A recent report from the National Institutes of Health Pediatric and Wildtype GIST Clinic, published in the Journal of Clinical Oncology suggests that surgical resection for wildtype GIST should be restricted to the initial procedure.
The study evaluated 76 participants, with a median follow-up of 4.1 years. Tracking the effect of resection on event-free survival (EFS), it was determined that avoidance where possible of repeated resections was preferable, as among patients with wildtype GIST, the disease course “depends more on mitotic rate and pre-existing metastases than on the extent of surgical resection.” 1
Surgical factors such as microscopic resection margins and types of gastric resection were not significantly associated with event-free survival, whereas repeated resections were associated with decreased EFS when compared with initial resection.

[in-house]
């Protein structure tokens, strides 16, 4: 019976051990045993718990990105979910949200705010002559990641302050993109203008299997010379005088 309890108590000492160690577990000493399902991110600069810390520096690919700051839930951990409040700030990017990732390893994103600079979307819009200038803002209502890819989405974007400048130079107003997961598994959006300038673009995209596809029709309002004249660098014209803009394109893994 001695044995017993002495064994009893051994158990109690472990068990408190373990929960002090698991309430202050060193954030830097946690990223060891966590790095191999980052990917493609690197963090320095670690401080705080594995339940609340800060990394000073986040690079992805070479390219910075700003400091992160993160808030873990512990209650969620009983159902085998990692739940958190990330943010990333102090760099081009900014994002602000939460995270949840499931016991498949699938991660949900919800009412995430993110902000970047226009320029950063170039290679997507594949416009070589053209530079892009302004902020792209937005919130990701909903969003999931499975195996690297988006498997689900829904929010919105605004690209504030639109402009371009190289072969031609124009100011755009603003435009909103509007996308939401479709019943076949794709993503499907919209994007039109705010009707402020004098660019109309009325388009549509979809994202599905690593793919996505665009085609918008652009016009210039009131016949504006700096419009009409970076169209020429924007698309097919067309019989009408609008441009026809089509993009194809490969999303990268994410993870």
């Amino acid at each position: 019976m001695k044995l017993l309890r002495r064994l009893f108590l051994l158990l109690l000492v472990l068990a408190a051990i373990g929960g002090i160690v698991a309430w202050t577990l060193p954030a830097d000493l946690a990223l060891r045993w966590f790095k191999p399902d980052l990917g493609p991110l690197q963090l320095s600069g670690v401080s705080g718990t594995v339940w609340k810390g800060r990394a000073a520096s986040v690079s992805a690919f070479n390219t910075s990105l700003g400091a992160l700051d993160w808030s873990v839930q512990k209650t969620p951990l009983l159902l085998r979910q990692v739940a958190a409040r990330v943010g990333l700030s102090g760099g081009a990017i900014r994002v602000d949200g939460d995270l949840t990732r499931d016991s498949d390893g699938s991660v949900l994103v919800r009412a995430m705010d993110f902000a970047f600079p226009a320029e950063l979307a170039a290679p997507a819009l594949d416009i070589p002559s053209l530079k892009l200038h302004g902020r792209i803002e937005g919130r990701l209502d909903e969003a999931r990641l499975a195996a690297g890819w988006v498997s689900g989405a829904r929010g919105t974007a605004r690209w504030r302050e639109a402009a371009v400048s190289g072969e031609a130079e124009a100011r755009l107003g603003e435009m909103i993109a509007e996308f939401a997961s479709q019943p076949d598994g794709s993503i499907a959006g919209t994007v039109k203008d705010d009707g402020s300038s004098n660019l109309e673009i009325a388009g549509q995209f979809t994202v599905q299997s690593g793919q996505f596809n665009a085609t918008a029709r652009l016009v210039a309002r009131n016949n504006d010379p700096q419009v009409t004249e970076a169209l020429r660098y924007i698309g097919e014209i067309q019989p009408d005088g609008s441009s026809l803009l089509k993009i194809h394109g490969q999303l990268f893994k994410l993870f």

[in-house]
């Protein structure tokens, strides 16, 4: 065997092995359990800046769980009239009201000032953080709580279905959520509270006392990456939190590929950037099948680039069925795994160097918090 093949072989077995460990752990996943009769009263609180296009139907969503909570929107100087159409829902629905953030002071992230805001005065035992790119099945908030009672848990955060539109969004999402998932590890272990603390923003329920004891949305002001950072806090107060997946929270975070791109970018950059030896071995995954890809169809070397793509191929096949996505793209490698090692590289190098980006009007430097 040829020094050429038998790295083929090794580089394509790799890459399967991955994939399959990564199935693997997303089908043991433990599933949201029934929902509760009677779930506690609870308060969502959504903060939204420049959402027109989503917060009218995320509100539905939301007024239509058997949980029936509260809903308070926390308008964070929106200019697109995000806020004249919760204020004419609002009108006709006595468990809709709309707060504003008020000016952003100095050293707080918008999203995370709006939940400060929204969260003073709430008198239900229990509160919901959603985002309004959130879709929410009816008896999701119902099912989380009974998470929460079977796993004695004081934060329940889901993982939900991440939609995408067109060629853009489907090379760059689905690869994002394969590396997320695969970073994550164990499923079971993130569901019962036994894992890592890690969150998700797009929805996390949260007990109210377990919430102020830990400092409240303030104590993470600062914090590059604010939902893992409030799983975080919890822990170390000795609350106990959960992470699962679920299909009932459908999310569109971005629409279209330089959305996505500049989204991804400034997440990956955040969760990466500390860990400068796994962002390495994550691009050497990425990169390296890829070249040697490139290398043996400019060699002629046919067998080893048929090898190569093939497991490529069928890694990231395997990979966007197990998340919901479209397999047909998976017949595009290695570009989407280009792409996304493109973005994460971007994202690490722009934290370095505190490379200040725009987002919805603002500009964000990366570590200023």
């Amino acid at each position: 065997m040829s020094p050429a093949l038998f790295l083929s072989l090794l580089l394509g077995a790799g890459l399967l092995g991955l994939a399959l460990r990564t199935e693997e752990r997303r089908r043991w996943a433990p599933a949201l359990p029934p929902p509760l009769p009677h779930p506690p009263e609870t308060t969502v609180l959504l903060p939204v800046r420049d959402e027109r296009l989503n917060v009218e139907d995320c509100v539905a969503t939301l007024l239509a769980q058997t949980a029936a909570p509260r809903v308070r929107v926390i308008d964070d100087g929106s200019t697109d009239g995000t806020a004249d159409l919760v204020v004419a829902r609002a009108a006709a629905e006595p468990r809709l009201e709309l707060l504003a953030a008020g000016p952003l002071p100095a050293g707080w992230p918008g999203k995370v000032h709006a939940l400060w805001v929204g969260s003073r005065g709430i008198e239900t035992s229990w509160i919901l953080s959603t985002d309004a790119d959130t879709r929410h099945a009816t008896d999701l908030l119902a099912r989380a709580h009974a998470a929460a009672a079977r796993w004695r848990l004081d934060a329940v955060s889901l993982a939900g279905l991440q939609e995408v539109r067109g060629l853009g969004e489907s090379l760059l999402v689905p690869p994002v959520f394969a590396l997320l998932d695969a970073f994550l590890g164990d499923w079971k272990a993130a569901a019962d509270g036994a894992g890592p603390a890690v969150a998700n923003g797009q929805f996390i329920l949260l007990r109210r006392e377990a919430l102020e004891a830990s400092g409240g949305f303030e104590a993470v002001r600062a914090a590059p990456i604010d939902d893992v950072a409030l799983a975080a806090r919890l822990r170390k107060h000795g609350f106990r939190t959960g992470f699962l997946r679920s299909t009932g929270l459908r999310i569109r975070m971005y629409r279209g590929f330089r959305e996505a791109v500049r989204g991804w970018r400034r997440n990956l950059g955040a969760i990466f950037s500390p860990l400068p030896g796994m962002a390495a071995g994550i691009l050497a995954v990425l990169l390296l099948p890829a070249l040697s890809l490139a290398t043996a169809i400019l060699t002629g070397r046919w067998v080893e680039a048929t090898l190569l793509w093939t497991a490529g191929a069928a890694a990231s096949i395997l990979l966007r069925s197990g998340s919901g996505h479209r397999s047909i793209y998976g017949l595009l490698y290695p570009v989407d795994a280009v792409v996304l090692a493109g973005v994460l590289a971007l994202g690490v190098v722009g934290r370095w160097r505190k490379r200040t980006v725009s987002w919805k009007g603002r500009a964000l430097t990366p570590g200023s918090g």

Although wildtype GIST tends to have a longer period of indolence and may be less aggressive than its adult counterpart in the short term, it does tend to progress or recur despite subsequent resections.
This does not serve as a “one-size fits all” recommendation. In fact, with patients that have advanced disease, surgery for the relief of symptoms such as pain, bleeding, perforation, obstruction or other clinically significant issues should be considered. When surgery is necessary, the study recommends minimizing the extent of resection whenever possible while still being able to obtain negative gross margins. Each individual is unique, and therefore medical professionals need to evaluate all clinical manifestations.
In fact, although the study suggests a cautious approach to surgical interventions, surgery is still the cornerstone of non-metastatic wildtype GIST. Initial surgery is not only crucial to controlling disease progress, but is also vital to obtaining tissue for pathologic analysis and diagnosis via genotyping.
The full study can be accessed here.
- Surgical Management of Wild-Type Gastrointestinal Tumors: A Report from the National Institute of Health Pediatric and Wildtpe GIST Clinics: DOI: 10.1200/JCO.2016.68.6733 Journal of Clinical Oncology – published online before print December 28, 2016